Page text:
So why do so many believers still try to hold on to the pleasures of this world with one hand, and the security blanket of salvation with the other? It is time to stop playing hide-n-seek with God. It is time to begin living according to what He establishes as normative for us as His people. I don’t mean eating beef instead of pork, I mean seeking purity instead of sexual inappropriateness, honesty instead of deceit even if it will put us behind. I mean living with integrity in our marriages, and living by such a different standard that it will appear that we are from another planet. Actually, Paul wrote that we do not belong to this place, our citizenship is that of heaven. See Philippians 3:18-20 starting here Philippians 3:18.

Here is another layer of teaching from this topic. There were certain animals that could be sacrificed because they were considered common and clean, and thus they were eligible to be made holy. Only these kinds of animals (common and clean) were allowed inside the camp of the Israelites as they travelled through the desert. Now get ready for this one – for the most part, the animals that were considered clean and were able to be offered to God, were the same types of animals that God allowed the people to eat for food. In ancient times, many people thought of their sacrifices to their gods as food for their gods. The “food” they offered to God was the same as the physical food He offered to them! Isn’t that cool? These were primarily the domesticated animals that chew the cud and have split hooves. A few birds, such as doves and pigeons, were also used in sacrifices and they represented the types of birds the people could eat.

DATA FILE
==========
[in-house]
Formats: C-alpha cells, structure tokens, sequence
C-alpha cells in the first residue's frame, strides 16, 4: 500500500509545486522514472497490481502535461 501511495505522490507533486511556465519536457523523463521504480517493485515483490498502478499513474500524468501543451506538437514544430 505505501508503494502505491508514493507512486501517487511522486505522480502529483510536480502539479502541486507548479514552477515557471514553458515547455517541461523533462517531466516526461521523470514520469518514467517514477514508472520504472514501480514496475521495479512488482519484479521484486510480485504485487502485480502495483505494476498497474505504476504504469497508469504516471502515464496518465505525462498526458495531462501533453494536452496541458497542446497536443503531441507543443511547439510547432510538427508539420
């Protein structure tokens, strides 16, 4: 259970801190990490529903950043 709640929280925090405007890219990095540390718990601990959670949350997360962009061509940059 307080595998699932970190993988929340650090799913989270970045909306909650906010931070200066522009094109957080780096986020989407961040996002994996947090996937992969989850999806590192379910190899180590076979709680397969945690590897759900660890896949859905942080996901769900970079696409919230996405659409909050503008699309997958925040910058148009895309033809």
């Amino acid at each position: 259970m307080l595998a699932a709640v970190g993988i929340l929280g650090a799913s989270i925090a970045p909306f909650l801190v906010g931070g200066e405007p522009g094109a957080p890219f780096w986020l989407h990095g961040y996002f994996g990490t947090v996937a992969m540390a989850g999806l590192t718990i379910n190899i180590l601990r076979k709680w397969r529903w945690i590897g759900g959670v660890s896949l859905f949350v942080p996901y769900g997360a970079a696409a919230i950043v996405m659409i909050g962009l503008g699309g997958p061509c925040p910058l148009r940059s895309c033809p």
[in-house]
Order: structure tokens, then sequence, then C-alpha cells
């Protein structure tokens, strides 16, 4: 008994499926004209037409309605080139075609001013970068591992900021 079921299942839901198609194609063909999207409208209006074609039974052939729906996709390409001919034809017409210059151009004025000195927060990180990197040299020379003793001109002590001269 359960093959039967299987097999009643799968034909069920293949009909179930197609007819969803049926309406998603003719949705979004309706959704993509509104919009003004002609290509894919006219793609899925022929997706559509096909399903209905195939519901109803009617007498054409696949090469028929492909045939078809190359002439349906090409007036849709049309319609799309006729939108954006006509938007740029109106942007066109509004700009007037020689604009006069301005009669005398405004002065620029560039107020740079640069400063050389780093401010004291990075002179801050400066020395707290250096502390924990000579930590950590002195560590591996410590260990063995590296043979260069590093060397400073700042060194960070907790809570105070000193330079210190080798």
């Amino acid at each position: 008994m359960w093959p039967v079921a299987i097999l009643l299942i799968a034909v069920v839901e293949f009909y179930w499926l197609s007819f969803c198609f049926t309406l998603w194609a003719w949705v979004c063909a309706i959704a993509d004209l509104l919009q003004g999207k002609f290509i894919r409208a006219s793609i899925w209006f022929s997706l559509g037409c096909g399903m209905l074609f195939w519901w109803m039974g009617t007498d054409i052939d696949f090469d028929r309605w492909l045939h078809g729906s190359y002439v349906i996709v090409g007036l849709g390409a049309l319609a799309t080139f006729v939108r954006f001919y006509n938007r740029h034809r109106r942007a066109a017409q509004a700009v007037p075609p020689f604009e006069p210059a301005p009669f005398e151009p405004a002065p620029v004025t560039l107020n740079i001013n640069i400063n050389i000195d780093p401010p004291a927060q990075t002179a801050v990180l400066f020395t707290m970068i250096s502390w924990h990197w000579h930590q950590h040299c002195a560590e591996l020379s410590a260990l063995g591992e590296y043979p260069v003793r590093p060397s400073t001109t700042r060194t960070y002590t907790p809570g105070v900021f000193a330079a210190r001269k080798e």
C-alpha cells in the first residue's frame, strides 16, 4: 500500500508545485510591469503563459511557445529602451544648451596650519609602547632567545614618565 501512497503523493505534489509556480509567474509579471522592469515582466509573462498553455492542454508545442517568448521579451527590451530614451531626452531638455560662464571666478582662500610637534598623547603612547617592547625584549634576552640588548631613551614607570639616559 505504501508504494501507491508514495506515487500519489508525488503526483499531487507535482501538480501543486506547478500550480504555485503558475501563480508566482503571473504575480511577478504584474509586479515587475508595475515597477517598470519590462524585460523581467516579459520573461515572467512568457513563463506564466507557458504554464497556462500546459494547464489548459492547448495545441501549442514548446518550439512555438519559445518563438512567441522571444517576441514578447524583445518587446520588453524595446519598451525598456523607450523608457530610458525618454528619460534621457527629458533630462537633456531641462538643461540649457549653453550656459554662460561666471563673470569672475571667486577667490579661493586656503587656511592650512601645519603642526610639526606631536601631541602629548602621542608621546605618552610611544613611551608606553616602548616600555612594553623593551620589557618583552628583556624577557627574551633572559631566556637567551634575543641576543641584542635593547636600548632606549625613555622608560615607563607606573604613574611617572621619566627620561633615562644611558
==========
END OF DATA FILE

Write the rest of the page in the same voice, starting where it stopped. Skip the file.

But it wasn’t about the animals; they were simply a representation of the type of life that God finds acceptable. Our lives are the offering God desires. As offerings to God, our lives need to be holy and clean. He wants to transform even the mundane, “common” parts of our lives into something holy and it is amazing to see what God can do even through mundane activities. A holy life is what God wants from us and one of the ways it was taught was through the animals they could eat.

Rich Oka, a Messianic Jew, says, “Just as it is only those men who submit to God who can become his people, only those animals that submit to man (those that can be successfully domesticated) are fit to become holy!” (Rich’s blog

Notice that none of the animals they were allowed to eat were predators (unless you consider birds that eat insects to be predators). While not all the non-predators were considered clean or edible (like the rabbit), and while other characteristics were highlighted which had nothing to do with predator or prey, there was a spiritual lesson here. I have already said that the concept of unclean was connected to abnormal, and in God’s kingdom, violence is abnormal. Therefore it is no surprise that, among the animals God allowed them to eat, no vicious predator can be found.

The next lesson for the short and medium length versions of this study is: Conclusion and Application from the Food Laws

The next lesson for the full length version is: Lessons from the Clean Land Animals

The next lesson for Why Is That in the Bible? is: Lessons from the Clean Land Animals